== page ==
This talk provides a self-contained summary of neural models of normal and abnormal learning and memory consolidation in which the hippocampus plays an important role. As heuristically described in the Multiple Trace Theory of Moscovitch and Nadel, the role of the hippocampus in some learning processes is time-limited, but in others more enduring. This theme raises the question of why and how several different kinds of learning processes all include hippocampal resources. The talk will describe neural models of cognitive, adaptively-timed cognitive-emotional, and spatial navigational processes that all involve the hippocampus in learning and memory consolidation processes, but which differ in the extent of hippocampal involvement as memory consolidation proceeds. It hereby provides mechanistic explanations of the differences that have been experimentally reported about hippocampal involvement. Many psychological and neurobiological data are explained in a unified way by these models, including data about clinical disorders like medial temporal amnesia and problems with allocentric navigation.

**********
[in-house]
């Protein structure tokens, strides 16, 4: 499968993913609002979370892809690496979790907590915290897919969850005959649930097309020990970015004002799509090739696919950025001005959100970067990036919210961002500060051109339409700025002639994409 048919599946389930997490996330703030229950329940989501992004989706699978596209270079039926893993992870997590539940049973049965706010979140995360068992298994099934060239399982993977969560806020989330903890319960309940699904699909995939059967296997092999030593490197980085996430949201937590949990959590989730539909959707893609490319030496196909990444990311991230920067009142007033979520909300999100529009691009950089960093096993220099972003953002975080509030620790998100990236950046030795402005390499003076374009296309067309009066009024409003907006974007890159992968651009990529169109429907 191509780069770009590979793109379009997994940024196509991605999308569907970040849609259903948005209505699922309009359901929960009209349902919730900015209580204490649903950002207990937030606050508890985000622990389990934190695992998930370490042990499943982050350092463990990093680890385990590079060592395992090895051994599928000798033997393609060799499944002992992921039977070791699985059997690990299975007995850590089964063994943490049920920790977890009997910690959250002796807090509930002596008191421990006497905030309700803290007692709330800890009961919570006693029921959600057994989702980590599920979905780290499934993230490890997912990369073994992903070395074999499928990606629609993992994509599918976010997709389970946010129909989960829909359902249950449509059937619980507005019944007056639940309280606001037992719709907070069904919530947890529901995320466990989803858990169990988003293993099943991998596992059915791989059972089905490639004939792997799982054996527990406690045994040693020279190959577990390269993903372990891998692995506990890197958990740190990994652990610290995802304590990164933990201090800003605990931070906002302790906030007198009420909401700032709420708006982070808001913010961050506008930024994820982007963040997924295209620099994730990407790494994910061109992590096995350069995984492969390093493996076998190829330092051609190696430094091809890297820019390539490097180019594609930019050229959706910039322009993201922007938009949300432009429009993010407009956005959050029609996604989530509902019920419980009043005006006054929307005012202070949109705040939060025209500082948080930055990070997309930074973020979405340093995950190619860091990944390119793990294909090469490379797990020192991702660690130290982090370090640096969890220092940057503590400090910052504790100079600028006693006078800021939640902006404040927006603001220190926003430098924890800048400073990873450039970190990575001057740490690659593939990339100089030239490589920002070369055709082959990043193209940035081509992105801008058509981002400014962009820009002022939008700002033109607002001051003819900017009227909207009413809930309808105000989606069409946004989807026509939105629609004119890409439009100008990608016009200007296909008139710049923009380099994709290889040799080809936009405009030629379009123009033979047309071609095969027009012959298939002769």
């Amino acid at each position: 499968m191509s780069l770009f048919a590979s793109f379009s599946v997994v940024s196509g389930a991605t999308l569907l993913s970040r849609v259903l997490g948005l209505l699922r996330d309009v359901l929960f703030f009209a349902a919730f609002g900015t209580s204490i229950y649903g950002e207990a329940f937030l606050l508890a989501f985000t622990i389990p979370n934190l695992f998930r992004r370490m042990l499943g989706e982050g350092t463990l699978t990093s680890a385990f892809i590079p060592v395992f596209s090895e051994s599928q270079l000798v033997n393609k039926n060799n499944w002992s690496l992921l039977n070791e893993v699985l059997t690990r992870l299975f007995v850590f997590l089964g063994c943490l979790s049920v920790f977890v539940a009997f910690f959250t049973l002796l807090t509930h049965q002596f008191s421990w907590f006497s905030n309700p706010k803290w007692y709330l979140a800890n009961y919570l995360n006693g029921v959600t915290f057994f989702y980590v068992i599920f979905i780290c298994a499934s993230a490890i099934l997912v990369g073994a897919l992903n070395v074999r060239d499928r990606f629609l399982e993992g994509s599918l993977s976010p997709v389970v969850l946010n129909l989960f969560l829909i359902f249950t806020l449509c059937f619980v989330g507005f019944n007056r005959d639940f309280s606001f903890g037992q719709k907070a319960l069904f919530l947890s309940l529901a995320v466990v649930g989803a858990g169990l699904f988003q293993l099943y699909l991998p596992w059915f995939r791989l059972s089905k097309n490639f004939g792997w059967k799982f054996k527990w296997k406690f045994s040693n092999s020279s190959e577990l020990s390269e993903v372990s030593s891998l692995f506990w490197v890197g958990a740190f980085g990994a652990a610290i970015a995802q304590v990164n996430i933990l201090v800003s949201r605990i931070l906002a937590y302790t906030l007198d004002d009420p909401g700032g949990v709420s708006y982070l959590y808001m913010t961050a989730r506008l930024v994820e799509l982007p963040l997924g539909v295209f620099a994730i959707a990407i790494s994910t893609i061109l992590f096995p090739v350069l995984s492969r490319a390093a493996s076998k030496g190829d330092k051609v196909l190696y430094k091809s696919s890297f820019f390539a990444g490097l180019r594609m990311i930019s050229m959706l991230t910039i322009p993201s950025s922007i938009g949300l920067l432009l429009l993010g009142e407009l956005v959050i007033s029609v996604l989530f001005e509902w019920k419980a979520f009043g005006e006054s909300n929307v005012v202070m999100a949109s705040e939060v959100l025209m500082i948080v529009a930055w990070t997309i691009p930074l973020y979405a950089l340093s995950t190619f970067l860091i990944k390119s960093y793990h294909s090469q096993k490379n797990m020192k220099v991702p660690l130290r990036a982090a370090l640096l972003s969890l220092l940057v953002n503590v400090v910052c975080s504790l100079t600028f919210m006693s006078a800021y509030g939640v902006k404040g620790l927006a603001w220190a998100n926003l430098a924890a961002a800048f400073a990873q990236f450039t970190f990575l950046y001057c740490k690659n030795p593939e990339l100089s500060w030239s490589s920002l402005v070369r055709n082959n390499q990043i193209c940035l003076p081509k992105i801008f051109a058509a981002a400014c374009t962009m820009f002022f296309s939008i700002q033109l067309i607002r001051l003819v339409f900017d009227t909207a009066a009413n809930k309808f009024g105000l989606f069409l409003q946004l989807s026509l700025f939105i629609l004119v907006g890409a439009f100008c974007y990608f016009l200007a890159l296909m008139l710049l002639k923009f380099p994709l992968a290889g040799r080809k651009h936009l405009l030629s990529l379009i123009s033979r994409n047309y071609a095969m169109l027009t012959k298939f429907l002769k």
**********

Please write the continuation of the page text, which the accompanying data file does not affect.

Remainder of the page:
Citation: Proceedings of the 5th Neurological Disorders Summit (NDS-2019). J Neurol Exp Neurosci 5(Suppl 1): S1-S41.